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Multiple Years / Death Wish Movies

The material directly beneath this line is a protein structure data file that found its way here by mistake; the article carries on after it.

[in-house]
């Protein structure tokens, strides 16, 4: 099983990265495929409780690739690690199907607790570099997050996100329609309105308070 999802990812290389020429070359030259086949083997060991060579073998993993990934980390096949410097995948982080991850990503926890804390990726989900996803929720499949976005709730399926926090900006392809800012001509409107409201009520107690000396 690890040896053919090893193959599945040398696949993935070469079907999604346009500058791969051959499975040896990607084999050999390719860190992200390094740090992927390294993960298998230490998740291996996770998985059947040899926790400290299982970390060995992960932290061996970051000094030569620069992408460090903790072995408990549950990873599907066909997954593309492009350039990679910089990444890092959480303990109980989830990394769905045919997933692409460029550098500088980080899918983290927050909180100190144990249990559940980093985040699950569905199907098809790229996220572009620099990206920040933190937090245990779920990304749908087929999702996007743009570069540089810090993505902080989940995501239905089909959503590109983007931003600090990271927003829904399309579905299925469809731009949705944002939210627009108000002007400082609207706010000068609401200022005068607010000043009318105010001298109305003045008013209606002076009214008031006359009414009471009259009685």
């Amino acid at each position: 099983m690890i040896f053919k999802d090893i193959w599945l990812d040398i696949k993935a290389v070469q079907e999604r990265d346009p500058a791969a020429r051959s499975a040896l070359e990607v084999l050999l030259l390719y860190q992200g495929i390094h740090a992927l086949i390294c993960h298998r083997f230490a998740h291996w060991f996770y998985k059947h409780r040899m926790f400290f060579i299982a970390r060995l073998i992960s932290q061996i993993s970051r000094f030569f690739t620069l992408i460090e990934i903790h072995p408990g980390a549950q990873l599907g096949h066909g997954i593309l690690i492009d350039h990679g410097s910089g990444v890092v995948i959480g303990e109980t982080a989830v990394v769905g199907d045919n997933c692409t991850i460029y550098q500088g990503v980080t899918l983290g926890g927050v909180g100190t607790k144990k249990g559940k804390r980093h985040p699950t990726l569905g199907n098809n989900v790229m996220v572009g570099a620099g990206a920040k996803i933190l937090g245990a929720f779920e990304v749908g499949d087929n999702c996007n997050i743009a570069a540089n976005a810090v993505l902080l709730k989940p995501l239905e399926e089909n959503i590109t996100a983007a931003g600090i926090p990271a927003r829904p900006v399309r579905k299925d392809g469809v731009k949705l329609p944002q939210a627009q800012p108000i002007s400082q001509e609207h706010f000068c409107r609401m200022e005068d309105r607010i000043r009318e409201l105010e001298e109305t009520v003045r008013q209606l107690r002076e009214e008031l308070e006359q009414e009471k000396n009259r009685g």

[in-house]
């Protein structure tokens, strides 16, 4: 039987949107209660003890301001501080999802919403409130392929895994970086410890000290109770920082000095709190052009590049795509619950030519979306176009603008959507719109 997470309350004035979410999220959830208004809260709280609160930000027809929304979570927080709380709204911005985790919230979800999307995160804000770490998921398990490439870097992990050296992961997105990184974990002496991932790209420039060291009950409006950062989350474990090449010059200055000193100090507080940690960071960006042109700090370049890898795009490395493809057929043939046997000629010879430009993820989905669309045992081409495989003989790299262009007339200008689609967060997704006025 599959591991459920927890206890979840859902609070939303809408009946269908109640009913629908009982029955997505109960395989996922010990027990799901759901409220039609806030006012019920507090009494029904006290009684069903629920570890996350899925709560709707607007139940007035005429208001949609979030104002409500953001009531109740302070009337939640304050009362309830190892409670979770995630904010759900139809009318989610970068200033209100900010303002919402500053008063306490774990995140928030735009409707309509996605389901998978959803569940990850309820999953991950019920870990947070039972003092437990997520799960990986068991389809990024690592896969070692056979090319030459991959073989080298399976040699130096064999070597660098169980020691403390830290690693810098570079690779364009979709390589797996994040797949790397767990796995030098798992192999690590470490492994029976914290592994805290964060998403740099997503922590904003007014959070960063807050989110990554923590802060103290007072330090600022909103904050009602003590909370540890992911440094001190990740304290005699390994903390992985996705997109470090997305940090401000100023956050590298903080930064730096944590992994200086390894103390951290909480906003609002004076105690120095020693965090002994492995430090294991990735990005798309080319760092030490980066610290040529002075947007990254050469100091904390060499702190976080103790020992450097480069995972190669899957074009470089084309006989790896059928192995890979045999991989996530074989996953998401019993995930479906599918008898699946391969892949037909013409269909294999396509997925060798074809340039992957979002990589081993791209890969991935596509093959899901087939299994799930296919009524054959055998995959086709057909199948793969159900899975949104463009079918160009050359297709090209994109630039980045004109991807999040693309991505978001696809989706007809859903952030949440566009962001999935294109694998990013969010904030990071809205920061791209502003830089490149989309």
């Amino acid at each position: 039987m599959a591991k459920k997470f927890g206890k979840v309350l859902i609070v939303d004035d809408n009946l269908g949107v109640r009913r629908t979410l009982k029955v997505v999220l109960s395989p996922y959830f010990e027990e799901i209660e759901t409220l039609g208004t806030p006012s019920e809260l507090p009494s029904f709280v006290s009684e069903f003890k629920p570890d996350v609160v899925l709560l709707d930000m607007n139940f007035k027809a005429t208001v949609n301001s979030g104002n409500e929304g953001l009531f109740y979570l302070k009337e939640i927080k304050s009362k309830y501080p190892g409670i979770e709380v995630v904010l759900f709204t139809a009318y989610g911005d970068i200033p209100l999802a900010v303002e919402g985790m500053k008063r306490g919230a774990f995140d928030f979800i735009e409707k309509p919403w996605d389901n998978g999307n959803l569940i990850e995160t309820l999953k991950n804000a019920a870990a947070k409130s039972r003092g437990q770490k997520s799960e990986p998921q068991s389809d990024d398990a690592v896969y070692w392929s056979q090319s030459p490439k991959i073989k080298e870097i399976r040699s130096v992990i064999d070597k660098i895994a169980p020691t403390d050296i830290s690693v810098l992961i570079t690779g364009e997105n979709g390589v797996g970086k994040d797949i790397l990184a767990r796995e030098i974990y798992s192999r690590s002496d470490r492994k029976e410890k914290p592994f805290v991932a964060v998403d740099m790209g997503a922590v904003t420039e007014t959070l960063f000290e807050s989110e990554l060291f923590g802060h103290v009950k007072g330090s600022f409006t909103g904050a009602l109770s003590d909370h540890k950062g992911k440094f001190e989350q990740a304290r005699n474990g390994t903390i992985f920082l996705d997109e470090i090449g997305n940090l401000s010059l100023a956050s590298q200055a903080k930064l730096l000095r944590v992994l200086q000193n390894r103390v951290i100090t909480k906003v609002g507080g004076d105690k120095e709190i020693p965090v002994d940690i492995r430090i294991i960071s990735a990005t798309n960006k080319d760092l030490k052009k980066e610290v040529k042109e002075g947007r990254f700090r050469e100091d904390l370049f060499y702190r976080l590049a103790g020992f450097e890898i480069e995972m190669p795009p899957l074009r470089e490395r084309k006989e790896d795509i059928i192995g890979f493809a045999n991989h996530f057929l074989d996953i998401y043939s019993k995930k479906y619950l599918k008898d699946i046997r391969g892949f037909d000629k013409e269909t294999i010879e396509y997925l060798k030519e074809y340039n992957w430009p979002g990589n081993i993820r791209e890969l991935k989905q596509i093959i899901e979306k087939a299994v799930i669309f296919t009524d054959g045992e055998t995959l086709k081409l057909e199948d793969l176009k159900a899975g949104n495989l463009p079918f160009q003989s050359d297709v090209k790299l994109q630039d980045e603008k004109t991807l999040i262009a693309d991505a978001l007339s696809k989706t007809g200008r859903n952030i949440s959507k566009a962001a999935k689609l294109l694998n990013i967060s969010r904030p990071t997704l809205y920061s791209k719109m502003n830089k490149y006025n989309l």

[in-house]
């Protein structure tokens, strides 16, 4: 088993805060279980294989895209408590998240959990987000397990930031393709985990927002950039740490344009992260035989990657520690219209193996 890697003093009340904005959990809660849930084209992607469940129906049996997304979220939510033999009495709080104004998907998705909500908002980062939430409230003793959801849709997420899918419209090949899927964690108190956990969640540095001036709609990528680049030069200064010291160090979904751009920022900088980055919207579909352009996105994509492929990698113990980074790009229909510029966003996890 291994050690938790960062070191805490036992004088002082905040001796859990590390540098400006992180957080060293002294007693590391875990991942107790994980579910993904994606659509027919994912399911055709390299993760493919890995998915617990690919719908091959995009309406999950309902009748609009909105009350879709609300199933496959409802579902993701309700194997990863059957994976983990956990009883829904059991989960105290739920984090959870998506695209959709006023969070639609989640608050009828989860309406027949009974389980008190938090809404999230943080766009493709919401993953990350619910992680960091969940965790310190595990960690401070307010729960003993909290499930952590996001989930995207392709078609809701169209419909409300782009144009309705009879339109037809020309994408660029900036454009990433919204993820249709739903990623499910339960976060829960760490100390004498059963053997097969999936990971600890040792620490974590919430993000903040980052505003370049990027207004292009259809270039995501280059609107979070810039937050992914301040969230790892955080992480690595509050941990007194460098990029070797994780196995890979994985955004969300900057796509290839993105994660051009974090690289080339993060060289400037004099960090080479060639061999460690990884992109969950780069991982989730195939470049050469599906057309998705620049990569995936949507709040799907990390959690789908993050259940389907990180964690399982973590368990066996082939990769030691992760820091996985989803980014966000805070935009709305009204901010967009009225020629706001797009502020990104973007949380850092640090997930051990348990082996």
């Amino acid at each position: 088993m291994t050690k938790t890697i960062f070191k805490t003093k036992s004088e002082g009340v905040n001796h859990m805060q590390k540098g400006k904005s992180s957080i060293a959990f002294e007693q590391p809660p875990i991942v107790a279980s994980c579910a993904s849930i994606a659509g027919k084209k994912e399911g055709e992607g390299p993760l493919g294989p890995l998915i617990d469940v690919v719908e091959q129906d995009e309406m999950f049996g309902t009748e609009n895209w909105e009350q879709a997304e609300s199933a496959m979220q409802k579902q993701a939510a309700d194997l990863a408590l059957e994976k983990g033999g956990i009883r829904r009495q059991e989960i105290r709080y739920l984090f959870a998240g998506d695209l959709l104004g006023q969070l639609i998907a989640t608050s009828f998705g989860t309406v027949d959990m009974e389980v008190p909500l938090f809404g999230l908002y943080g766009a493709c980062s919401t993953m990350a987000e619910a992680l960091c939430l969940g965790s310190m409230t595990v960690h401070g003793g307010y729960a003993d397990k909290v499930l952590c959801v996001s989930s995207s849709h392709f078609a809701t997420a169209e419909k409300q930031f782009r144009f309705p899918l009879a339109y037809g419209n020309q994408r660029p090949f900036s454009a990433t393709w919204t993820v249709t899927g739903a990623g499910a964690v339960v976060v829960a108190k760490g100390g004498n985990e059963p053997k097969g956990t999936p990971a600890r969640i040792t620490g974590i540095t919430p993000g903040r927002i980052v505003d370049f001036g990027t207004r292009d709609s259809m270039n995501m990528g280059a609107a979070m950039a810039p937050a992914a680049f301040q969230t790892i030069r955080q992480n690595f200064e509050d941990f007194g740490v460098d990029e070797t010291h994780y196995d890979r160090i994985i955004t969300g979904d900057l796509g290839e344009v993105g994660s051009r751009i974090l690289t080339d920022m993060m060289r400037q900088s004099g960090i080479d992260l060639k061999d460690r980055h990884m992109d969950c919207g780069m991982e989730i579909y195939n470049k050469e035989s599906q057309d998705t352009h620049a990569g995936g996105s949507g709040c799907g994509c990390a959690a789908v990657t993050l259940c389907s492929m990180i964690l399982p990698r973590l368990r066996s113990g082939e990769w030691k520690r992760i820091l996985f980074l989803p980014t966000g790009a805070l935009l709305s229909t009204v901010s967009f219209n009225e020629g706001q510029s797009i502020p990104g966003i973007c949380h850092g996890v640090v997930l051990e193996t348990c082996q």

Death Wish was a 1974 movie loosely based on a 1972 novel by Brian Garfield. The plot focuses on the relentless vigilantism of a seemingly mild-mannered architecht Paul Kersey (Charles Bronson), a Korean War veteran. Kersey methodically pursues the band of criminals who raped and killed his wife during a home invasion. (Kersey's married daughter is also raped and suffers permanent psychological damage.) The film was notweorthy for its disturbing realism in the home-invasion scene and the ruthlessness in which Kersey stalks and mercilessly kills the culprits. The film received mixed to extremely negative reviews upon its release due to its support of vigilantism, but it had an impact on U.S. audiences. People were known to loudly cheer widely during the revenge-killing scenes. The movie did especially well at the box office in violence-plagued urban areas. Four sequels were made in the next two decades. Not surprisingly, the Death Wish films caused widespread debate over how to deal with rampant urban crime. Many critics were displeased with the film. One declared it to be an "immoral threat to society" and an encouragement of antisocial behavior. Vincent Canby of the New York Times was one of the most outspoken writers, condemning Death Wish in two extensive articles. Author Brian Garfield was also unhappy with the how the film varied greatly from his book. He called the film 'incendiary', and stated that each of the following sequels are all pointless and rancid, since they all advocate vigilantism unlike his two novels which are the exact opposite. Bronson defended the film: He felt it was intended to be a commentary on violence and was meant to attack violence, not romanticize it. Over time many critics began to warm to the original film more than the four sequels, which were more exploitative and contrived.